Here's an update on TRT World's journey to Antarctica on what it's like to navigate the world's roughest seas.
Without a doubt, these have been the most excruciatingly painful four days of my life ...
But this means we’ve finally made it across the Drake Passage! It took us a little bit more than planned, but we finally made it. And what a journey it was.
What started out as a pleasant and calm journey through the protected inland waters of Tierra del Fuego quickly changed as we rounded Cape Horn. From there, Poseidon showed his angry face, as if to say: if you’re going to brag about crossing the Drake Passage, you’re going to have to earn it. Six- to seven-metre swells and sustained winds blowing in excess of 85 knots (equivalent to a Category 2 Hurricane) is what we had to endure for the better part of four days.
There were times when I honestly thought it would not end. One thing is for sure, violent rocking is a force to be reckoned with … And not just from side to side. Oftentimes it was in all directions. I think the closest comparison I can come up with is feeling like an ingredient tossed around in a chef’s pan. Then, there’s the constant bang of the waves smashing into the metal hull of our ship, and the eerie creaky sounds coming from our wooden bunk beds.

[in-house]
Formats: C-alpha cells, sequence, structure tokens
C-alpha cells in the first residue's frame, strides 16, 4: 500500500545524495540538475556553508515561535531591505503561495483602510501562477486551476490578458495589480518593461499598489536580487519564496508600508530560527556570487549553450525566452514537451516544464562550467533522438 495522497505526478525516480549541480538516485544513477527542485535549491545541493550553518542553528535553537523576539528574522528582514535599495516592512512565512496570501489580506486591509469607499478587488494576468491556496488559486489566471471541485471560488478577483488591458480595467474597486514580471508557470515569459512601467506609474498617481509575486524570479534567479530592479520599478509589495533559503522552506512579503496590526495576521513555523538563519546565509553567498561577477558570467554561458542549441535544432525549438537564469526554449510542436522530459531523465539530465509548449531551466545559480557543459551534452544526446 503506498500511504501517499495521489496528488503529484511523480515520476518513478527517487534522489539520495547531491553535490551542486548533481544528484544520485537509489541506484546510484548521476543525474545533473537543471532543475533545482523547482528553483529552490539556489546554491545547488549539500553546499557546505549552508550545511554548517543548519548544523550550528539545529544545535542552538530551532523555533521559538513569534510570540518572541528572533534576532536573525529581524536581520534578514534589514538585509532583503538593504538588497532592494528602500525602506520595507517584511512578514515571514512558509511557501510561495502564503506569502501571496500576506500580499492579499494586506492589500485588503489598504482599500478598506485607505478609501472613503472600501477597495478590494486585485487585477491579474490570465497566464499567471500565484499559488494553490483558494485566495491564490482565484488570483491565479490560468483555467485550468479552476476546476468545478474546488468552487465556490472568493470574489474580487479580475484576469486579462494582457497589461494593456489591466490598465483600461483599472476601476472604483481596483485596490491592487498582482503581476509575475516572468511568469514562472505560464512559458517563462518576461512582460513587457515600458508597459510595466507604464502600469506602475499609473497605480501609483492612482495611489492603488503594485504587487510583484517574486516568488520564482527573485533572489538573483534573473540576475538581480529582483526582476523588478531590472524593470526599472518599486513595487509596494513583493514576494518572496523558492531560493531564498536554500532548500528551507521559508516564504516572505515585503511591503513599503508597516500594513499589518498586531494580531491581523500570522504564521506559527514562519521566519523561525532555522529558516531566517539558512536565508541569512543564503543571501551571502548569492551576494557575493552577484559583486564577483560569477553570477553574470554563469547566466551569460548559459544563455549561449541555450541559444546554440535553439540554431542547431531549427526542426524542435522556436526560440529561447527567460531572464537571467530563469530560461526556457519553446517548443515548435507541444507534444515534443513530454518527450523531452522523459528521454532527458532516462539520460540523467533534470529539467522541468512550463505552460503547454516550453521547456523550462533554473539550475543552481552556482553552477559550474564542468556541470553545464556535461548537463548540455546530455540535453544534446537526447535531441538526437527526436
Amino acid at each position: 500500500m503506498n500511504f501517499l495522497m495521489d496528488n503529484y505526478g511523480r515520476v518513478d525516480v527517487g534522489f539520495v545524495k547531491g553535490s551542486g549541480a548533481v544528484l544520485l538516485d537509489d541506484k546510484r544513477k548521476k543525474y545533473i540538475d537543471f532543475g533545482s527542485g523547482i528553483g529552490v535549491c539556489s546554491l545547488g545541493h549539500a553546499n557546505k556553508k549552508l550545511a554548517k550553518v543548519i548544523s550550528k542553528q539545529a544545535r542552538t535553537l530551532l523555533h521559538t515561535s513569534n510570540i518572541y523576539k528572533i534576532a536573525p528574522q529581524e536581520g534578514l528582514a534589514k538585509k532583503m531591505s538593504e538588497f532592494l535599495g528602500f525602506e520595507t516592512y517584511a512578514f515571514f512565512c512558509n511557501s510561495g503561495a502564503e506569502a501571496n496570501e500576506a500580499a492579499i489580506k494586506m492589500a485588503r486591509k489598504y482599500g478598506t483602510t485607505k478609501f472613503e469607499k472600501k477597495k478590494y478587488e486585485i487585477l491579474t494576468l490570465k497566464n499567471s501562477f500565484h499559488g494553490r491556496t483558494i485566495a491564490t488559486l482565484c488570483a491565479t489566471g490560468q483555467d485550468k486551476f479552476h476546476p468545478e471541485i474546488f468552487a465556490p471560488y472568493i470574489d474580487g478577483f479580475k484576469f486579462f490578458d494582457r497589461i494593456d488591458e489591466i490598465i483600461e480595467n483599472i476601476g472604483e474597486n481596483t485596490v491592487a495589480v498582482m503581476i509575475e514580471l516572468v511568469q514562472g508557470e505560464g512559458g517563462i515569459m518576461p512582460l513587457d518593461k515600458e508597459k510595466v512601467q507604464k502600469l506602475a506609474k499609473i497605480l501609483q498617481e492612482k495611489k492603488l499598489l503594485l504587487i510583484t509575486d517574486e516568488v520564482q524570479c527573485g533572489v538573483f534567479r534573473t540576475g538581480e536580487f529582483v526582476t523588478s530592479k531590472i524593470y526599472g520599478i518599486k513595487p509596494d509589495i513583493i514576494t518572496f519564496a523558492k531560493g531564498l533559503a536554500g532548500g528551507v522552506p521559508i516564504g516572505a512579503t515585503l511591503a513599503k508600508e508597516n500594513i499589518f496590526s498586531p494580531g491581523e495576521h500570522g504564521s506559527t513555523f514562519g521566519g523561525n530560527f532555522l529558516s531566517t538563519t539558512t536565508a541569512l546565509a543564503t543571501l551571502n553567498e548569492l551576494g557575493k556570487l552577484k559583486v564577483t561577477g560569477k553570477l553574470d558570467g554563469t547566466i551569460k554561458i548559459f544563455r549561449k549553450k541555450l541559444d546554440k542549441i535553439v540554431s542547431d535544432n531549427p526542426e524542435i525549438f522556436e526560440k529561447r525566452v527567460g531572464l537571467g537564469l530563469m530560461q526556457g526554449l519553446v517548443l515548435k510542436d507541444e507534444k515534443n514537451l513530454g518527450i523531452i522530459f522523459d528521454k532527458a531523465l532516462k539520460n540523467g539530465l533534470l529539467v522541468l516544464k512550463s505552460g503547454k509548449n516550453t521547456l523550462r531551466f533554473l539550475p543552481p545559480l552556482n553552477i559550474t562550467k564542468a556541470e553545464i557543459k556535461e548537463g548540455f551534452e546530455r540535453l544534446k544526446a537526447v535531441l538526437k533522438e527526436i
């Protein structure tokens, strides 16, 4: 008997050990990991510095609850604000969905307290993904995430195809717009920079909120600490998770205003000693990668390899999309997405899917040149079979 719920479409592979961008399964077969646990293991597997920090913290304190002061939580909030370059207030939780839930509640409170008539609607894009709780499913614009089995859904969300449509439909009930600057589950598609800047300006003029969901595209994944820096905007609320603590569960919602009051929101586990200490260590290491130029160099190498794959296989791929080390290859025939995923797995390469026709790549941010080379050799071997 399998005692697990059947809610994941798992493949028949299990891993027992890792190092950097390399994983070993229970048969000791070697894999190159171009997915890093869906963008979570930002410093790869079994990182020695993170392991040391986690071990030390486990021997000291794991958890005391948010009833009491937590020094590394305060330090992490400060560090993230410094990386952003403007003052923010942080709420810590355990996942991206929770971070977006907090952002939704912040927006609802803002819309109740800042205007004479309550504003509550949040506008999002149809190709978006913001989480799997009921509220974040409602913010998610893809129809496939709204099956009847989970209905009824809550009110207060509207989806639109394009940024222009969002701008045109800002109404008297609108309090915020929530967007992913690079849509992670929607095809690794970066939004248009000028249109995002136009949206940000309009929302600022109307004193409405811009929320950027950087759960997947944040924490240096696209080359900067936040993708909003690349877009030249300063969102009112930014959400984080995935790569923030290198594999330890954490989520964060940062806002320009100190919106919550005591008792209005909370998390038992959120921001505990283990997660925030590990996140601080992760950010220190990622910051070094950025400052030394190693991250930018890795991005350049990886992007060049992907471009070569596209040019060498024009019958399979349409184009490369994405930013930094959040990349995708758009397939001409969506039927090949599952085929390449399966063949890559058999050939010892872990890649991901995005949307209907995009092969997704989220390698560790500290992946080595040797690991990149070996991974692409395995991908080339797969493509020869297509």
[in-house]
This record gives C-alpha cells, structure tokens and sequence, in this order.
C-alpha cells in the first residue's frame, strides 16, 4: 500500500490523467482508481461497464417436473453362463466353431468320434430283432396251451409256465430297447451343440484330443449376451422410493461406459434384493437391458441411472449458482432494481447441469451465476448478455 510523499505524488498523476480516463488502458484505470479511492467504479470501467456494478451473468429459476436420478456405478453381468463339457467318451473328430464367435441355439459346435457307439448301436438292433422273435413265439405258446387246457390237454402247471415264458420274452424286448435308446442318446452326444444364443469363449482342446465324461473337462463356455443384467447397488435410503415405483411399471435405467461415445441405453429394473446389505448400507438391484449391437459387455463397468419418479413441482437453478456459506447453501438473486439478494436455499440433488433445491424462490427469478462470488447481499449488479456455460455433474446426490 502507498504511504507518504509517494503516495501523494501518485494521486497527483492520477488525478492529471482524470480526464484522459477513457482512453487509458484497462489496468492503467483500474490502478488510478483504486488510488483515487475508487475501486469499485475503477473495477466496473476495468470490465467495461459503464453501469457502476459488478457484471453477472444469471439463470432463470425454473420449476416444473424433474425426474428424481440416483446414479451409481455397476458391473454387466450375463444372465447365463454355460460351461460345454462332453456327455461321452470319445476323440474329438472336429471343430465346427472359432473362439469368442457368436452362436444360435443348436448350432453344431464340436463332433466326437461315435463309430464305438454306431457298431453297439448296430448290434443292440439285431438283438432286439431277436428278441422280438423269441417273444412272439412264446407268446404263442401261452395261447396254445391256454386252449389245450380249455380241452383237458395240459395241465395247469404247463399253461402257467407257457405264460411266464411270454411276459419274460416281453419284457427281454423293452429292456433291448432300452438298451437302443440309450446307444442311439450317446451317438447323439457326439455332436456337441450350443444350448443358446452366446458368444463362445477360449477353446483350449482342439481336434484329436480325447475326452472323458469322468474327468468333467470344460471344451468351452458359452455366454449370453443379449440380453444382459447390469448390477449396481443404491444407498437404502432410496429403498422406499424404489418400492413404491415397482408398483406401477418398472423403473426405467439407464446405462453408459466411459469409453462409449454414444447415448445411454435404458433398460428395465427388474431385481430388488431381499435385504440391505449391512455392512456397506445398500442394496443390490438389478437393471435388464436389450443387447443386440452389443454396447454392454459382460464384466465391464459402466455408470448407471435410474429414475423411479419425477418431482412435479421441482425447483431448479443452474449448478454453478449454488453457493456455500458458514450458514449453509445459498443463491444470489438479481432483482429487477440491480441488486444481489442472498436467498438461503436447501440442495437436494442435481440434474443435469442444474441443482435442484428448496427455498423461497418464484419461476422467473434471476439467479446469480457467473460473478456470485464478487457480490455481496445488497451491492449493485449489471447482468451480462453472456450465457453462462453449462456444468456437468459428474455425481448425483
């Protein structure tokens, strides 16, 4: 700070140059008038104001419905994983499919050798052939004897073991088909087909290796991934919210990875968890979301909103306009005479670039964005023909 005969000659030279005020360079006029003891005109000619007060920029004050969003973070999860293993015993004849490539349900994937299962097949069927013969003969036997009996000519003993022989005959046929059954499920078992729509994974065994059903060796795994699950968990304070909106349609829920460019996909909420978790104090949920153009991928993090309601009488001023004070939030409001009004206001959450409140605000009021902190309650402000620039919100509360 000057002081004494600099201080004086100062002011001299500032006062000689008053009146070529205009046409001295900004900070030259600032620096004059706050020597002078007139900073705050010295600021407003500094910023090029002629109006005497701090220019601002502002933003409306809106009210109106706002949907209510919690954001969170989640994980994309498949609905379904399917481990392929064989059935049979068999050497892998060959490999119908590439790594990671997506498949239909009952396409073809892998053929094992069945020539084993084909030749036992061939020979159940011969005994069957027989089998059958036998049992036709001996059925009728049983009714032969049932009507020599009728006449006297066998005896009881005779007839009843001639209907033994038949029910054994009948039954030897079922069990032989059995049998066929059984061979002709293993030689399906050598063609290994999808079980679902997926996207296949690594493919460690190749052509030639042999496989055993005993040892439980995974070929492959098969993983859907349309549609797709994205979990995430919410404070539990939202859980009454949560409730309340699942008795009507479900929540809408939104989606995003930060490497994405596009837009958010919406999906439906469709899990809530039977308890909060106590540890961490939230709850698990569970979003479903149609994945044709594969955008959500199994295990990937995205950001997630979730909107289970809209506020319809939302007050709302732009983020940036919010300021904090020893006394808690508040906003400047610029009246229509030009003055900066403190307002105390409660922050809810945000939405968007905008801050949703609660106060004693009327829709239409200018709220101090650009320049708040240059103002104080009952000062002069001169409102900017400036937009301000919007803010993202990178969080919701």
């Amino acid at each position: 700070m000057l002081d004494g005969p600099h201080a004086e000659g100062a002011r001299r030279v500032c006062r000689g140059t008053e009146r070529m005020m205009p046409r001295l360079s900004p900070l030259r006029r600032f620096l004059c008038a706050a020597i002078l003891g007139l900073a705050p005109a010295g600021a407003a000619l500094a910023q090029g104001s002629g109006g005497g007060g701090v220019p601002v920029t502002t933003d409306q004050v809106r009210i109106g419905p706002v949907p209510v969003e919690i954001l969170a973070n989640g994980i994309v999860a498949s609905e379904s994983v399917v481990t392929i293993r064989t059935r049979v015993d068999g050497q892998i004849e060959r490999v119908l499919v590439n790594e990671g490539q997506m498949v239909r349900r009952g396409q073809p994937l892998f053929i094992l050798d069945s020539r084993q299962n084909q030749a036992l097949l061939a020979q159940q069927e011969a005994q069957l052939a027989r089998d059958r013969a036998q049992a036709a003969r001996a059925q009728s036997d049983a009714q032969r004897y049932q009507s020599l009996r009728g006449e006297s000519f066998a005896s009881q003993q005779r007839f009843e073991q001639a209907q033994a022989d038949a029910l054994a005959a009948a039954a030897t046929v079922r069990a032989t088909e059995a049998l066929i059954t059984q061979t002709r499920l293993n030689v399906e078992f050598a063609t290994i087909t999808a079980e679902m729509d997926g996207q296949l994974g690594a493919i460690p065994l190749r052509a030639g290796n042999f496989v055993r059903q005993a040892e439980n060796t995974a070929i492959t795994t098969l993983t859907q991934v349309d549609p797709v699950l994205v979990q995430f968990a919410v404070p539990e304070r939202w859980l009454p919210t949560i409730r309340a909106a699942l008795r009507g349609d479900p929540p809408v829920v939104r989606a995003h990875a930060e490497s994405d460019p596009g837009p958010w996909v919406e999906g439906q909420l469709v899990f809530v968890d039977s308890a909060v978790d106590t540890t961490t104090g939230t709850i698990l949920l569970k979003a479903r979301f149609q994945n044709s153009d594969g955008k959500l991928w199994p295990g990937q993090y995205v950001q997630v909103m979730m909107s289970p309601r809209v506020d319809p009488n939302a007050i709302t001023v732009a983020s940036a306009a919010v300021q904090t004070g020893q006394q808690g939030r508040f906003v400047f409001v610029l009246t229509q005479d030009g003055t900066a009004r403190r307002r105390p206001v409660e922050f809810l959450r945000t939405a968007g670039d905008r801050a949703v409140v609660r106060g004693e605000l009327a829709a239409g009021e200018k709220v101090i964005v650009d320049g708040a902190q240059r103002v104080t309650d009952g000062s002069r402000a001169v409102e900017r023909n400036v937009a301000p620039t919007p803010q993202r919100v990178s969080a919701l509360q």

Some mentions of bravery are necessary. I’m convinced that our cameraman Semir Sejfovic is some kind of superman. Not only did he not suffer from any sea sickness which most, if not all of the group had – I felt the sea's roughness lit an inner fire, as he was always wanting to get a better shot. And he therefore deserves a gold medal, if there is such a thing. Our producer, John Joe Regan fared almost as well, but the last bit of stormy weather got to him too. I, on the other hand, let’s just say I should only get a ribbon for participating as I rarely left my bed.
Now that we’ve reached the South Shetland islands, we’ll be doing some stops to arrange logistics, dropping off equipment and supplies to the Turkish Antarctic Expedition’s Robert island camp team. This means it’s another couple of days till the magnificent views of the Antarctic Peninsula I’ve been dreaming about come into sight.
We’ll be updating our blog as we go along. The next entry will hopefully be when we reach the white continent.